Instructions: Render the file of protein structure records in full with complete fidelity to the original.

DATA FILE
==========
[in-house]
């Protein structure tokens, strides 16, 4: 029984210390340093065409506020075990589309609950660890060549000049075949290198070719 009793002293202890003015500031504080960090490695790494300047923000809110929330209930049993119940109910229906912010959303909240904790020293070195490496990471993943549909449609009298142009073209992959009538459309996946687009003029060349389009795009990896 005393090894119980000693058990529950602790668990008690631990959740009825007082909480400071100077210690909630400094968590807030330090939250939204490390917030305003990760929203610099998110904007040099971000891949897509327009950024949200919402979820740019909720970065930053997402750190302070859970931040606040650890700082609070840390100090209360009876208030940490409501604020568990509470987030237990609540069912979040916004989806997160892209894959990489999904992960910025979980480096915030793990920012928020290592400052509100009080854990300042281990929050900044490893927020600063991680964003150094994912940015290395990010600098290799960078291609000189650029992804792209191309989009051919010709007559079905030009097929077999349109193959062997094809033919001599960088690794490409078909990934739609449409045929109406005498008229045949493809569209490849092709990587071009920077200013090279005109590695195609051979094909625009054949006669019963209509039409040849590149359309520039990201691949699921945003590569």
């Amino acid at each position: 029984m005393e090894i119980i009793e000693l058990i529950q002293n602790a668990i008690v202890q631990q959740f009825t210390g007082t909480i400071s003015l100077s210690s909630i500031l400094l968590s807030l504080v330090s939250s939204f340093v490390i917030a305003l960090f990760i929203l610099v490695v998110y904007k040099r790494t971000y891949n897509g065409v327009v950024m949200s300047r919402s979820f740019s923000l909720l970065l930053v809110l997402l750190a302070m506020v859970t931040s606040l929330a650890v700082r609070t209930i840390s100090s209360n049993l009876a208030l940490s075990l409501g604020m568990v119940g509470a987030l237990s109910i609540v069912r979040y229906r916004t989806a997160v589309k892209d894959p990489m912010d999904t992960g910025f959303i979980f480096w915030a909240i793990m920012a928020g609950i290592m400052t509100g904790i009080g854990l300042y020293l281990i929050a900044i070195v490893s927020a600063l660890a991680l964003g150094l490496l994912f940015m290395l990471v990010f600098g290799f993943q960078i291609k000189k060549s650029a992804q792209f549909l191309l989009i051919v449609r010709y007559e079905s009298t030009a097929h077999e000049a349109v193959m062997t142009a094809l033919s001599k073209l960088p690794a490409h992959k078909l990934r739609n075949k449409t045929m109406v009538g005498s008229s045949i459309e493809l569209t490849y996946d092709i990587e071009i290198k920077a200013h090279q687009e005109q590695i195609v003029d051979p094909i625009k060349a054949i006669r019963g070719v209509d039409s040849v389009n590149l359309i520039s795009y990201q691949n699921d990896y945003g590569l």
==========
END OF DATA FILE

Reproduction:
[in-house]
């Protein structure tokens, strides 16, 4: 029984210390340093065409506020075990589309609950660890060549000049075949290198070719 009793002293202890003015500031504080960090490695790494300047923000809110929330209930049993119940109910229906912010959303909240904790020293070195490496990471993943549909449609009298142009073209992959009538459309996946687009003029060349389009795009990896 005393090894119980000693058990529950602790668990008690631990959740009825007082909480400071100077210690909630400094968590807030330090939250939204490390917030305003990760929203610099998110904007040099971000891949897509327009950024949200919402979820740019909720970065930053997402750190302070859970931040606040650890700082609070840390100090209360009876208030940490409501604020568990509470987030237990609540069912979040916004989806997160892209894959990489999904992960910025979980480096915030793990920012928020290592400052509100009080854990300042281990929050900044490893927020600063991680964003150094994912940015290395990010600098290799960078291609000189650029992804792209191309989009051919010709007559079905030009097929077999349109193959062997094809033919001599960088690794490409078909990934739609449409045929109406005498008229045949493809569209490849092709990587071009920077200013090279005109590695195609051979094909625009054949006669019963209509039409040849590149359309520039990201691949699921945003590569």
């Amino acid at each position: 029984m005393e090894i119980i009793e000693l058990i529950q002293n602790a668990i008690v202890q631990q959740f009825t210390g007082t909480i400071s003015l100077s210690s909630i500031l400094l968590s807030l504080v330090s939250s939204f340093v490390i917030a305003l960090f990760i929203l610099v490695v998110y904007k040099r790494t971000y891949n897509g065409v327009v950024m949200s300047r919402s979820f740019s923000l909720l970065l930053v809110l997402l750190a302070m506020v859970t931040s606040l929330a650890v700082r609070t209930i840390s100090s209360n049993l009876a208030l940490s075990l409501g604020m568990v119940g509470a987030l237990s109910i609540v069912r979040y229906r916004t989806a997160v589309k892209d894959p990489m912010d999904t992960g910025f959303i979980f480096w915030a909240i793990m920012a928020g609950i290592m400052t509100g904790i009080g854990l300042y020293l281990i929050a900044i070195v490893s927020a600063l660890a991680l964003g150094l490496l994912f940015m290395l990471v990010f600098g290799f993943q960078i291609k000189k060549s650029a992804q792209f549909l191309l989009i051919v449609r010709y007559e079905s009298t030009a097929h077999e000049a349109v193959m062997t142009a094809l033919s001599k073209l960088p690794a490409h992959k078909l990934r739609n075949k449409t045929m109406v009538g005498s008229s045949i459309e493809l569209t490849y996946d092709i990587e071009i290198k920077a200013h090279q687009e005109q590695i195609v003029d051979p094909i625009k060349a054949i006669r019963g070719v209509d039409s040849v389009n590149l359309i520039s795009y990201q691949n699921d990896y945003g590569l």